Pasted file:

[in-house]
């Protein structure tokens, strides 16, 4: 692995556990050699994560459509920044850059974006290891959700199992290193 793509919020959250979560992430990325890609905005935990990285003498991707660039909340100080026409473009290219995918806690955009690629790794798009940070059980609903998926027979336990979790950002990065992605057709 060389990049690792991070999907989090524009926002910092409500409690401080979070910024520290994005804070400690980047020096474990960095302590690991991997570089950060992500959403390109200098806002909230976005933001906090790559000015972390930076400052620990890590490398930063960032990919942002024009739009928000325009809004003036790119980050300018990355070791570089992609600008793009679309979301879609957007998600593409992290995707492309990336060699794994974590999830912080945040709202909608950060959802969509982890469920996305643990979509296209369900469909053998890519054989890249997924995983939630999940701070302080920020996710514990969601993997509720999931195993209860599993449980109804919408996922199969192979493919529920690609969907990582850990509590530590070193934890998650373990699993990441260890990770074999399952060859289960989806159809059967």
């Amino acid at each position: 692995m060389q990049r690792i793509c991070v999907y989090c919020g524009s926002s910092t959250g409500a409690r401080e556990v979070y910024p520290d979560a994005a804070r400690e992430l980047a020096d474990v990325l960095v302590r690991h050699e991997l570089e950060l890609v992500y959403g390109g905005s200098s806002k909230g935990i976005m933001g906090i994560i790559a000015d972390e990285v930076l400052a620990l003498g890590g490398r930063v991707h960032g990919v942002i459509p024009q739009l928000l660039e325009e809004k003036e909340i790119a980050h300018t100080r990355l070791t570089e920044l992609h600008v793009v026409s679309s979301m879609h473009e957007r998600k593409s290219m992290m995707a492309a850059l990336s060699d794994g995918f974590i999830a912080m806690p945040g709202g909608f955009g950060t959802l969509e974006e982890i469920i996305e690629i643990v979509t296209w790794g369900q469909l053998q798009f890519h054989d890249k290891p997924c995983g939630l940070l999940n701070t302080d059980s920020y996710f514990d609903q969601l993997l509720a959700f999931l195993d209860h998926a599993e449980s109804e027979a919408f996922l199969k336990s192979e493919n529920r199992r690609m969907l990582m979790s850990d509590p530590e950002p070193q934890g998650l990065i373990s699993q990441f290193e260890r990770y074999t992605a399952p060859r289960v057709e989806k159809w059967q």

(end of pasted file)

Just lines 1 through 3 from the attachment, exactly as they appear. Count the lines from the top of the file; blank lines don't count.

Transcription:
[in-house]
């Protein structure tokens, strides 16, 4: 692995556990050699994560459509920044850059974006290891959700199992290193 793509919020959250979560992430990325890609905005935990990285003498991707660039909340100080026409473009290219995918806690955009690629790794798009940070059980609903998926027979336990979790950002990065992605057709 060389990049690792991070999907989090524009926002910092409500409690401080979070910024520290994005804070400690980047020096474990960095302590690991991997570089950060992500959403390109200098806002909230976005933001906090790559000015972390930076400052620990890590490398930063960032990919942002024009739009928000325009809004003036790119980050300018990355070791570089992609600008793009679309979301879609957007998600593409992290995707492309990336060699794994974590999830912080945040709202909608950060959802969509982890469920996305643990979509296209369900469909053998890519054989890249997924995983939630999940701070302080920020996710514990969601993997509720999931195993209860599993449980109804919408996922199969192979493919529920690609969907990582850990509590530590070193934890998650373990699993990441260890990770074999399952060859289960989806159809059967």
């Amino acid at each position: 692995m060389q990049r690792i793509c991070v999907y989090c919020g524009s926002s910092t959250g409500a409690r401080e556990v979070y910024p520290d979560a994005a804070r400690e992430l980047a020096d474990v990325l960095v302590r690991h050699e991997l570089e950060l890609v992500y959403g390109g905005s200098s806002k909230g935990i976005m933001g906090i994560i790559a000015d972390e990285v930076l400052a620990l003498g890590g490398r930063v991707h960032g990919v942002i459509p024009q739009l928000l660039e325009e809004k003036e909340i790119a980050h300018t100080r990355l070791t570089e920044l992609h600008v793009v026409s679309s979301m879609h473009e957007r998600k593409s290219m992290m995707a492309a850059l990336s060699d794994g995918f974590i999830a912080m806690p945040g709202g909608f955009g950060t959802l969509e974006e982890i469920i996305e690629i643990v979509t296209w790794g369900q469909l053998q798009f890519h054989d890249k290891p997924c995983g939630l940070l999940n701070t302080d059980s920020y996710f514990d609903q969601l993997l509720a959700f999931l195993d209860h998926a599993e449980s109804e027979a919408f996922l199969k336990s192979e493919n529920r199992r690609m969907l990582m979790s850990d509590p530590e950002p070193q934890g998650l990065i373990s699993q990441f290193e260890r990770y074999t992605a399952p060859r289960v057709e989806k159809w059967q």